Researching genetics can be complicated, the regulations and IP issues surrounding them can be even more so.
Decisions requiring IP and regulatory guidance are deeply embedded from early discovery through post-launch phases of product development. IP strategy needs to be tied to business goals, directed to the specific R&D pipeline, and evergreen. Due to the fact that all organisms are not treated the same, and the asynchronous nature of the global regulatory framework, careful planning of timing and projected costs to secure needed regulatory approvals is essential.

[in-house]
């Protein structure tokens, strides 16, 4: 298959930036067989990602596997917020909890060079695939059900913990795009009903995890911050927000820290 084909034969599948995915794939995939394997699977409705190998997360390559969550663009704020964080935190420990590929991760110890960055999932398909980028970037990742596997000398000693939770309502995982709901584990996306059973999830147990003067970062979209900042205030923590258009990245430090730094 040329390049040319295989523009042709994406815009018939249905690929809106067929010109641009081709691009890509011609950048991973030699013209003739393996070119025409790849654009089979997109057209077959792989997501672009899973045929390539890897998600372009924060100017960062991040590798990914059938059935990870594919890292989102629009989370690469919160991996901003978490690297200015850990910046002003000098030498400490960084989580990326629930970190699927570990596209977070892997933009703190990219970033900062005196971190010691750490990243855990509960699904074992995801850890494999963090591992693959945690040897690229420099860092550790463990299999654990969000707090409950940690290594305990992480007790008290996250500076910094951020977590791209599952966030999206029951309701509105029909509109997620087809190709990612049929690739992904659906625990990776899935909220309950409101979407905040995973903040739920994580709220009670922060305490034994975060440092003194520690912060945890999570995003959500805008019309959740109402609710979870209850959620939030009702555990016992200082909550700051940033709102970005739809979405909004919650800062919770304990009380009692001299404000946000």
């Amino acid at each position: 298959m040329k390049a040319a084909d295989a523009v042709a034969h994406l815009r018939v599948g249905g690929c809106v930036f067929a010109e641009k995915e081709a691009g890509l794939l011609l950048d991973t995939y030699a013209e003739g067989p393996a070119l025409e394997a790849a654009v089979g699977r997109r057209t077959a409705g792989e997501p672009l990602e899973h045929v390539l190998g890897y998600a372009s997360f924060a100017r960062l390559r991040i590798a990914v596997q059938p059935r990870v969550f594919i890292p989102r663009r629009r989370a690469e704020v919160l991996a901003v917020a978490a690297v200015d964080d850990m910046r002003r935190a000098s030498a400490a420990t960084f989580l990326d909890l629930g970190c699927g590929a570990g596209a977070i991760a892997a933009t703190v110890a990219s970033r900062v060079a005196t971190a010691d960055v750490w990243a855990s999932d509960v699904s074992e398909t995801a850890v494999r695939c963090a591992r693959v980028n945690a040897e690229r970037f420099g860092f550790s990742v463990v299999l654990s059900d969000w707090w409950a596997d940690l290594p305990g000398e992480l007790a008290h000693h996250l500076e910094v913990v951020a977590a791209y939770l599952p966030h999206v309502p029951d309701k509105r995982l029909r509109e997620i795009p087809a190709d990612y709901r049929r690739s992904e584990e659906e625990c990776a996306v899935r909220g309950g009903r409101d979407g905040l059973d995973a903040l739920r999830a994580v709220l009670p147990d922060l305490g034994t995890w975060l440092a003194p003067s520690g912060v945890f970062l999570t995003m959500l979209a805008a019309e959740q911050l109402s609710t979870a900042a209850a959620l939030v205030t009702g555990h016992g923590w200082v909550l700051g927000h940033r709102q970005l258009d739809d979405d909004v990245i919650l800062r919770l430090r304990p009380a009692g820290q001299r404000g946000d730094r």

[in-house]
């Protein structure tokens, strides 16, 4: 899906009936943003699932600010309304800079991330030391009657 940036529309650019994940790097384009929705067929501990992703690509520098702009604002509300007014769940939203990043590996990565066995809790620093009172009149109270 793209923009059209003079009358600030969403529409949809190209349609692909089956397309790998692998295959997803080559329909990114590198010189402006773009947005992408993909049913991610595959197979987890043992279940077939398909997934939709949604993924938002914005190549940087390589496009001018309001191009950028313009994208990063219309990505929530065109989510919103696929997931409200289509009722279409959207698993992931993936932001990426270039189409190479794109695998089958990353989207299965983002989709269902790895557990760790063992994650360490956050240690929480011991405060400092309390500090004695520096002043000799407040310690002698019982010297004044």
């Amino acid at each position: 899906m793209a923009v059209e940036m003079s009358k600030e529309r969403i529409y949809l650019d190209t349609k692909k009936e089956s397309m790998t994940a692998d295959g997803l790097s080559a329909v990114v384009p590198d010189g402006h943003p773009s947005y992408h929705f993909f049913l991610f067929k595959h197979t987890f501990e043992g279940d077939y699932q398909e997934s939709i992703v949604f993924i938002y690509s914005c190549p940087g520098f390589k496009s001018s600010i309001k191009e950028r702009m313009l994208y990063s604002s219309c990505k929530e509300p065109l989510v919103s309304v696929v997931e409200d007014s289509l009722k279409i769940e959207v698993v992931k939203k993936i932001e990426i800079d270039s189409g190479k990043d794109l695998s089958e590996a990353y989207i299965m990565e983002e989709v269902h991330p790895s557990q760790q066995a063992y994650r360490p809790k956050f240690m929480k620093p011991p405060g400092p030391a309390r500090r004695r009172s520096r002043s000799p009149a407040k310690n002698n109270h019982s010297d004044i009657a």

Join Cassie Edgar, Partner and Biotech Attorney at McKee, Voorhees & Sease who will share how appropriate intellectual property and regulatory counsel is critical for organizations developing products using gene editing technology.
What You Will Learn
- Working with gene editing technology poses unique intellectual property and regulatory challenges, from the R&D discovery through post-launch phases of the product development lifecycle
- The current regulatory framework is product specific, currently morphing and complicated by global trade issues
- To be most effective, intellectual property strategy needs to be tied to business goals, and focused on developing offensive and defensive positions beyond the traditional “is it patentable” lens